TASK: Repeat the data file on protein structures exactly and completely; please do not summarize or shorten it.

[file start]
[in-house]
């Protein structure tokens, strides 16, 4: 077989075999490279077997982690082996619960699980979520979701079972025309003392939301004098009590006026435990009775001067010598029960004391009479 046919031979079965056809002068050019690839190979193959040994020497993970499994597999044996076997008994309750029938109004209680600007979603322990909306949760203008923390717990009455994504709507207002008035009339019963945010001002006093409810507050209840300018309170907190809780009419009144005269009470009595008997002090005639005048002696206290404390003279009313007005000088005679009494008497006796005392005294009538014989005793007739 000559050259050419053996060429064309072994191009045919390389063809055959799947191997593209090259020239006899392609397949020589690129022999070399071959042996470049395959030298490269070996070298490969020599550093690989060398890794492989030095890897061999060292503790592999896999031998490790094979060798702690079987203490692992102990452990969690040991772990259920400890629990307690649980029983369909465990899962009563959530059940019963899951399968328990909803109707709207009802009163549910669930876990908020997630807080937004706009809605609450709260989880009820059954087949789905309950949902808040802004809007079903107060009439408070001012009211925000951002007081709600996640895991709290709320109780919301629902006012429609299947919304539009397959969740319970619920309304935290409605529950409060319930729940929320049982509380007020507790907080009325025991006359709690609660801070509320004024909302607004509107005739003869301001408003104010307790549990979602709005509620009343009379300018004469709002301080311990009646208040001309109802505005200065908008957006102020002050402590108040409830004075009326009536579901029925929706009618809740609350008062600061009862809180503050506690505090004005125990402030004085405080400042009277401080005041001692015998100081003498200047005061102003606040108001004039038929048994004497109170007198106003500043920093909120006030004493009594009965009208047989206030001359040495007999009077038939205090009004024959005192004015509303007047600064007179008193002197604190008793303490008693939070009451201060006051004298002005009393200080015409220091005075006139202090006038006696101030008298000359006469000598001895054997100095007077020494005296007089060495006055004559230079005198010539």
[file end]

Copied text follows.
[in-house]
């Protein structure tokens, strides 16, 4: 077989075999490279077997982690082996619960699980979520979701079972025309003392939301004098009590006026435990009775001067010598029960004391009479 046919031979079965056809002068050019690839190979193959040994020497993970499994597999044996076997008994309750029938109004209680600007979603322990909306949760203008923390717990009455994504709507207002008035009339019963945010001002006093409810507050209840300018309170907190809780009419009144005269009470009595008997002090005639005048002696206290404390003279009313007005000088005679009494008497006796005392005294009538014989005793007739 000559050259050419053996060429064309072994191009045919390389063809055959799947191997593209090259020239006899392609397949020589690129022999070399071959042996470049395959030298490269070996070298490969020599550093690989060398890794492989030095890897061999060292503790592999896999031998490790094979060798702690079987203490692992102990452990969690040991772990259920400890629990307690649980029983369909465990899962009563959530059940019963899951399968328990909803109707709207009802009163549910669930876990908020997630807080937004706009809605609450709260989880009820059954087949789905309950949902808040802004809007079903107060009439408070001012009211925000951002007081709600996640895991709290709320109780919301629902006012429609299947919304539009397959969740319970619920309304935290409605529950409060319930729940929320049982509380007020507790907080009325025991006359709690609660801070509320004024909302607004509107005739003869301001408003104010307790549990979602709005509620009343009379300018004469709002301080311990009646208040001309109802505005200065908008957006102020002050402590108040409830004075009326009536579901029925929706009618809740609350008062600061009862809180503050506690505090004005125990402030004085405080400042009277401080005041001692015998100081003498200047005061102003606040108001004039038929048994004497109170007198106003500043920093909120006030004493009594009965009208047989206030001359040495007999009077038939205090009004024959005192004015509303007047600064007179008193002197604190008793303490008693939070009451201060006051004298002005009393200080015409220091005075006139202090006038006696101030008298000359006469000598001895054997100095007077020494005296007089060495006055004559230079005198010539």